ADL’s fear of violence against Jews based on ‘The Passion’ is unfounded: Catholic League

At the root of the Anti-Defamation League’s fear regarding “The Passion of the Christ” is that the film “might actually inspire lapsed Christians to return to the faith,” said Catholic League president William Donahue in a press release issued this week.

Donahue said the ADL’s claim that Mel Gibson’s movie may incite violence against Jews after its release, Feb. 25, is unfounded, citing a recent interview he had with leading Passion Play scholar and Columbia University professor James Shapiro.

“No one has raised the specter of violence more than ADL director Abraham Foxman,” he said. Donahue cited several occasions in the press recently, in which Foxman has spoken about the dangers he perceives with the film and its marketing.

In the Feb. 7 issue of the Detroit Free Press, Foxman said historically Passion Plays “rationalized anti-Semitic behavior. We fear this [film] will, too.”

But Donahue said he asked James Shapiro, the nation’s leading scholar on Passion Plays, when was the last time Jews were beaten up after a Passion Play.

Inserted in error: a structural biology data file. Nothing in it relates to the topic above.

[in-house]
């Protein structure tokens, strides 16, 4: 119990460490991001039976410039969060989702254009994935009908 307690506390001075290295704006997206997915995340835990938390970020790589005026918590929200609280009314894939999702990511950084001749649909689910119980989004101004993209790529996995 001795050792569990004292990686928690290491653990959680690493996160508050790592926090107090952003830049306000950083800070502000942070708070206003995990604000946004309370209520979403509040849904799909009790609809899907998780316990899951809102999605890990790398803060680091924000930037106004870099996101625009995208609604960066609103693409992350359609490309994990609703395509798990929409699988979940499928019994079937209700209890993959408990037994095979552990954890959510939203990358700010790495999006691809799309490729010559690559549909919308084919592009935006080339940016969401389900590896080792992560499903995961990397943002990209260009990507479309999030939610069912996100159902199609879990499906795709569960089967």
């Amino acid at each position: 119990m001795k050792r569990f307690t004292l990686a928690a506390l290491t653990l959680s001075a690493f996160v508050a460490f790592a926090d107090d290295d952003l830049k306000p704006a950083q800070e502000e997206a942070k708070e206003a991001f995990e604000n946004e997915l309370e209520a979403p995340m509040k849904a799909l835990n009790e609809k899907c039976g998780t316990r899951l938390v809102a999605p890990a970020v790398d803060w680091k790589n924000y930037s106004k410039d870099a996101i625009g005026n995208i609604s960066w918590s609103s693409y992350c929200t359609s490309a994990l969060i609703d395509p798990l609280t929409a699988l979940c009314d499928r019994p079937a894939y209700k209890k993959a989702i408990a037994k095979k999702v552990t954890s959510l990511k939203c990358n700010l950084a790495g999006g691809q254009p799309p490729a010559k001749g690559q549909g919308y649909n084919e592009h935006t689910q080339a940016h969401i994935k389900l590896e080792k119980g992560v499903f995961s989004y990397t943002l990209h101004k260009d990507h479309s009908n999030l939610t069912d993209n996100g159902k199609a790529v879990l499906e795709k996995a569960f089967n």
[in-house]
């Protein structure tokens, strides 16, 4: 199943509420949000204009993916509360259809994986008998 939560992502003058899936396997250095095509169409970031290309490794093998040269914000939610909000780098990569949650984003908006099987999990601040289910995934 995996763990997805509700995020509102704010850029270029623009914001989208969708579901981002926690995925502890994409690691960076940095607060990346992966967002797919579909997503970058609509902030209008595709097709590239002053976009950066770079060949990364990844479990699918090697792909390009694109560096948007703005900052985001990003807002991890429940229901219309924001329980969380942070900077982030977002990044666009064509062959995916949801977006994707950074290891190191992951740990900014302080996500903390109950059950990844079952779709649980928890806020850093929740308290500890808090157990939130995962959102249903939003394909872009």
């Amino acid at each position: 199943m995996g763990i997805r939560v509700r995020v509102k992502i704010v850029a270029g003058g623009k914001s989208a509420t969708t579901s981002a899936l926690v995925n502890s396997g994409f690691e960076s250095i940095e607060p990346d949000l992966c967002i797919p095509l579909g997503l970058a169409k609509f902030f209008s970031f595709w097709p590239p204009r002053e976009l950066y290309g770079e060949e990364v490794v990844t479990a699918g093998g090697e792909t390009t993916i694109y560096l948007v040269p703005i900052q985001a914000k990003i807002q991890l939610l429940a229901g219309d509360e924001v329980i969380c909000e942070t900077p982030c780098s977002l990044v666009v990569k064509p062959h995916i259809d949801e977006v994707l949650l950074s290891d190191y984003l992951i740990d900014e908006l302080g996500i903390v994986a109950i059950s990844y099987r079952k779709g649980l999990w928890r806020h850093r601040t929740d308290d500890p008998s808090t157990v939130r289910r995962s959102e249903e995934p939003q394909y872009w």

“Aside from one Catholic convert in Nazi Germany who was attacked, we have to go back to the Middle Ages to find examples,” Donahue recounted of his conversation with Shapiro. “And in the U.S., there is no record of violence against Jews following any Passion Play. In short, there is no need to call out the National Guard,” he said.

Donahue concluded by referring to the Feb. 7 issue of the Orlando Sentinel, in which Foxman said Gibson’s film “is not being sold as a movie. It’s being sold as a religious experience, as a pilgrimage, as a way back to faith.”

“So this is Foxman’s worst nightmare,” Donahue said. “Gibson’s film might actually inspire lapsed Christians to return to the faith.  That says it all.”

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